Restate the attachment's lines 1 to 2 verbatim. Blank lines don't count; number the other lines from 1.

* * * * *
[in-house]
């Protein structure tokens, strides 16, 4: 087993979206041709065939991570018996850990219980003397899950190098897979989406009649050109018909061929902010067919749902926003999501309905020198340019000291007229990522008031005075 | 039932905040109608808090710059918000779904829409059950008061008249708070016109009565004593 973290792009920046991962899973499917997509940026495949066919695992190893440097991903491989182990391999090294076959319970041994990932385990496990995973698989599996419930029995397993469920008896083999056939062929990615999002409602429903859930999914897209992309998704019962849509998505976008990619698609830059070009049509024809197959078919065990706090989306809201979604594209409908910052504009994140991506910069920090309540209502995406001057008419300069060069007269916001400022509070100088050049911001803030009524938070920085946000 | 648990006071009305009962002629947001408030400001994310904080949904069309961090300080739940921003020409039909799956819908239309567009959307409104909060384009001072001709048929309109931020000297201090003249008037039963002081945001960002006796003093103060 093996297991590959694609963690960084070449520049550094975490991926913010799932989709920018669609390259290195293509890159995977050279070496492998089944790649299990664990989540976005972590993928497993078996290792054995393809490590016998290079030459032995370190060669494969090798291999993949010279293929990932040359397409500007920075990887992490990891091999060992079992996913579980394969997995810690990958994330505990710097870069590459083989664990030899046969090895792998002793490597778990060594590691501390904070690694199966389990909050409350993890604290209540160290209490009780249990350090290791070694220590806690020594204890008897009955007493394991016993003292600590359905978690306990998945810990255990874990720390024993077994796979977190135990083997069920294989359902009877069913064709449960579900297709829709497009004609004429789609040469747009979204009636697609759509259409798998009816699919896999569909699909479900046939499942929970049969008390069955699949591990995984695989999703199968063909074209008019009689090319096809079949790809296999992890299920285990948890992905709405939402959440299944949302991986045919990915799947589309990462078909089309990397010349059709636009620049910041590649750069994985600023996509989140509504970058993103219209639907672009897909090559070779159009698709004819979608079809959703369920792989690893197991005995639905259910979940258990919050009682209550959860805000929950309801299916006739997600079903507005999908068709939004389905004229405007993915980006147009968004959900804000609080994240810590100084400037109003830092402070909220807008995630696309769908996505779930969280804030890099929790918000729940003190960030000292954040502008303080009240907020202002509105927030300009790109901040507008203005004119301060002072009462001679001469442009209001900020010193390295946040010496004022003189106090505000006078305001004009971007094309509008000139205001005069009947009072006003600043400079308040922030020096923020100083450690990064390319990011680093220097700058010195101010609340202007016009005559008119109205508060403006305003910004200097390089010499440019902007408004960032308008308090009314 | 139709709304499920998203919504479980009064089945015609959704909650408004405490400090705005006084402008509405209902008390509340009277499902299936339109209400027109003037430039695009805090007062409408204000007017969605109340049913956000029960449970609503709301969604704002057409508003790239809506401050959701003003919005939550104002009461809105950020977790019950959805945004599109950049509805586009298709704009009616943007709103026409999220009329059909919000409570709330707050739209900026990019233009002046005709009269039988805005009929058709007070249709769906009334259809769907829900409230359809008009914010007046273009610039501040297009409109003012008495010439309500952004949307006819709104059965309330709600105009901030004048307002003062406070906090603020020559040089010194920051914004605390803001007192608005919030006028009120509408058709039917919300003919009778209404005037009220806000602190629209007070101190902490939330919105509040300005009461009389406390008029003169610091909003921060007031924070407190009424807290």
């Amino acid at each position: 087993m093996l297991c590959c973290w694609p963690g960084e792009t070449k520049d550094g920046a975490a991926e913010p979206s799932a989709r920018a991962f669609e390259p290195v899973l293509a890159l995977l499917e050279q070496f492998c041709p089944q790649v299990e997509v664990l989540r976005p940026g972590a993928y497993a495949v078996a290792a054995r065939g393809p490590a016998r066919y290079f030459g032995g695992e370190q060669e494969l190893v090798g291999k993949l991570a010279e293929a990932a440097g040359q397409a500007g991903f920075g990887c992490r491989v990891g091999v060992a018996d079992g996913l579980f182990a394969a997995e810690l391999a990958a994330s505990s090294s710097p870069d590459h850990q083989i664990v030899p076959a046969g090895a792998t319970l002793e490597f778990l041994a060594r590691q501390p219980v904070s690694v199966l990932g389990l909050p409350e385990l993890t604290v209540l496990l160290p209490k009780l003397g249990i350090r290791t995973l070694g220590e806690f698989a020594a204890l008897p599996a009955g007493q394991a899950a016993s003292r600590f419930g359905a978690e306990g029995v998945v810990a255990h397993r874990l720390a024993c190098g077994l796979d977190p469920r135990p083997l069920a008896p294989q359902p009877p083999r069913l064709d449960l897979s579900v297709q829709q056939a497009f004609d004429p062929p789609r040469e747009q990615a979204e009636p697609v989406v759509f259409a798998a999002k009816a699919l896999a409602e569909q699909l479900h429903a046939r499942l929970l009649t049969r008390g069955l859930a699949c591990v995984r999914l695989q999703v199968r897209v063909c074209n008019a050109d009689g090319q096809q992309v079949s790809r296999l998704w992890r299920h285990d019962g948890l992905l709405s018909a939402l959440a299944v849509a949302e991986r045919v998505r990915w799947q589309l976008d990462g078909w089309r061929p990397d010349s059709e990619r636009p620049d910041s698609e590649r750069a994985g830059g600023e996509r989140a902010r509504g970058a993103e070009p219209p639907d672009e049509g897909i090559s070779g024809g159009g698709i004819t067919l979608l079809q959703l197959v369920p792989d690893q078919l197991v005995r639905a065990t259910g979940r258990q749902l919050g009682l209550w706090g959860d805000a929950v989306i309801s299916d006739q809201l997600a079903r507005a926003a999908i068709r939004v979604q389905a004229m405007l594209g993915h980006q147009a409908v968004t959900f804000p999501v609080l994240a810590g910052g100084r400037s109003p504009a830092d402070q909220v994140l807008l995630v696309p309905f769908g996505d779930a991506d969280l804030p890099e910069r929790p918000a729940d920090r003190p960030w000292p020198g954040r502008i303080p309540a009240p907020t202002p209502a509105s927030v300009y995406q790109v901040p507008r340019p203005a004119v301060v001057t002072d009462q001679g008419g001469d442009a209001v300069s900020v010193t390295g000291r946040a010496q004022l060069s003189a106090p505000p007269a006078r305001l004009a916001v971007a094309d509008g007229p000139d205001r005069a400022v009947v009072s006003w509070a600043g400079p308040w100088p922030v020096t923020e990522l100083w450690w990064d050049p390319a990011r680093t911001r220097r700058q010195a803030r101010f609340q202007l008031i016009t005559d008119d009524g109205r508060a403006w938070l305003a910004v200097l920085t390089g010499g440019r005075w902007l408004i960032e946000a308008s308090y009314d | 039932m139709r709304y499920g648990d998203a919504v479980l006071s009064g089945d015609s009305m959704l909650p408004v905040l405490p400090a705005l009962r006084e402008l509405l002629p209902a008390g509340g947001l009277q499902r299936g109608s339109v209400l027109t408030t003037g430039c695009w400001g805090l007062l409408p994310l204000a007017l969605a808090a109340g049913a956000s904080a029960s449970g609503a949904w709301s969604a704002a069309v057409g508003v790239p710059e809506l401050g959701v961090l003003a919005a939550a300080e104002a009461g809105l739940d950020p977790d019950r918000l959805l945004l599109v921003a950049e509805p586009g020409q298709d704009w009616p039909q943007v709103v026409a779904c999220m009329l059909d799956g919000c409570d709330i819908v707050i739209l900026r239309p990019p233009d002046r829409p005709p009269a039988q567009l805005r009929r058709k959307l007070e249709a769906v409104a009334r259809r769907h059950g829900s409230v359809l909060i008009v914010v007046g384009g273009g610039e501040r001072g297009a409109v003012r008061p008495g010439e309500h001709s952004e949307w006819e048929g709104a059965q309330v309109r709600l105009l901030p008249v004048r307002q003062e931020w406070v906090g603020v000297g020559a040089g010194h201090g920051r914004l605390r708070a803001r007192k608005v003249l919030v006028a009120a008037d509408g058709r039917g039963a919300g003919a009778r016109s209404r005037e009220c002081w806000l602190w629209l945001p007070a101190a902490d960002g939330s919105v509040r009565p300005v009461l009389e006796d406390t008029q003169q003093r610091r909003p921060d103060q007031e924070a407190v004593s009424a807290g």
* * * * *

[in-house]
């Protein structure tokens, strides 16, 4: 087993979206041709065939991570018996850990219980003397899950190098897979989406009649050109018909061929902010067919749902926003999501309905020198340019000291007229990522008031005075 | 039932905040109608808090710059918000779904829409059950008061008249708070016109009565004593 973290792009920046991962899973499917997509940026495949066919695992190893440097991903491989182990391999090294076959319970041994990932385990496990995973698989599996419930029995397993469920008896083999056939062929990615999002409602429903859930999914897209992309998704019962849509998505976008990619698609830059070009049509024809197959078919065990706090989306809201979604594209409908910052504009994140991506910069920090309540209502995406001057008419300069060069007269916001400022509070100088050049911001803030009524938070920085946000 | 648990006071009305009962002629947001408030400001994310904080949904069309961090300080739940921003020409039909799956819908239309567009959307409104909060384009001072001709048929309109931020000297201090003249008037039963002081945001960002006796003093103060 093996297991590959694609963690960084070449520049550094975490991926913010799932989709920018669609390259290195293509890159995977050279070496492998089944790649299990664990989540976005972590993928497993078996290792054995393809490590016998290079030459032995370190060669494969090798291999993949010279293929990932040359397409500007920075990887992490990891091999060992079992996913579980394969997995810690990958994330505990710097870069590459083989664990030899046969090895792998002793490597778990060594590691501390904070690694199966389990909050409350993890604290209540160290209490009780249990350090290791070694220590806690020594204890008897009955007493394991016993003292600590359905978690306990998945810990255990874990720390024993077994796979977190135990083997069920294989359902009877069913064709449960579900297709829709497009004609004429789609040469747009979204009636697609759509259409798998009816699919896999569909699909479900046939499942929970049969008390069955699949591990995984695989999703199968063909074209008019009689090319096809079949790809296999992890299920285990948890992905709405939402959440299944949302991986045919990915799947589309990462078909089309990397010349059709636009620049910041590649750069994985600023996509989140509504970058993103219209639907672009897909090559070779159009698709004819979608079809959703369920792989690893197991005995639905259910979940258990919050009682209550959860805000929950309801299916006739997600079903507005999908068709939004389905004229405007993915980006147009968004959900804000609080994240810590100084400037109003830092402070909220807008995630696309769908996505779930969280804030890099929790918000729940003190960030000292954040502008303080009240907020202002509105927030300009790109901040507008203005004119301060002072009462001679001469442009209001900020010193390295946040010496004022003189106090505000006078305001004009971007094309509008000139205001005069009947009072006003600043400079308040922030020096923020100083450690990064390319990011680093220097700058010195101010609340202007016009005559008119109205508060403006305003910004200097390089010499440019902007408004960032308008308090009314 | 139709709304499920998203919504479980009064089945015609959704909650408004405490400090705005006084402008509405209902008390509340009277499902299936339109209400027109003037430039695009805090007062409408204000007017969605109340049913956000029960449970609503709301969604704002057409508003790239809506401050959701003003919005939550104002009461809105950020977790019950959805945004599109950049509805586009298709704009009616943007709103026409999220009329059909919000409570709330707050739209900026990019233009002046005709009269039988805005009929058709007070249709769906009334259809769907829900409230359809008009914010007046273009610039501040297009409109003012008495010439309500952004949307006819709104059965309330709600105009901030004048307002003062406070906090603020020559040089010194920051914004605390803001007192608005919030006028009120509408058709039917919300003919009778209404005037009220806000602190629209007070101190902490939330919105509040300005009461009389406390008029003169610091909003921060007031924070407190009424807290």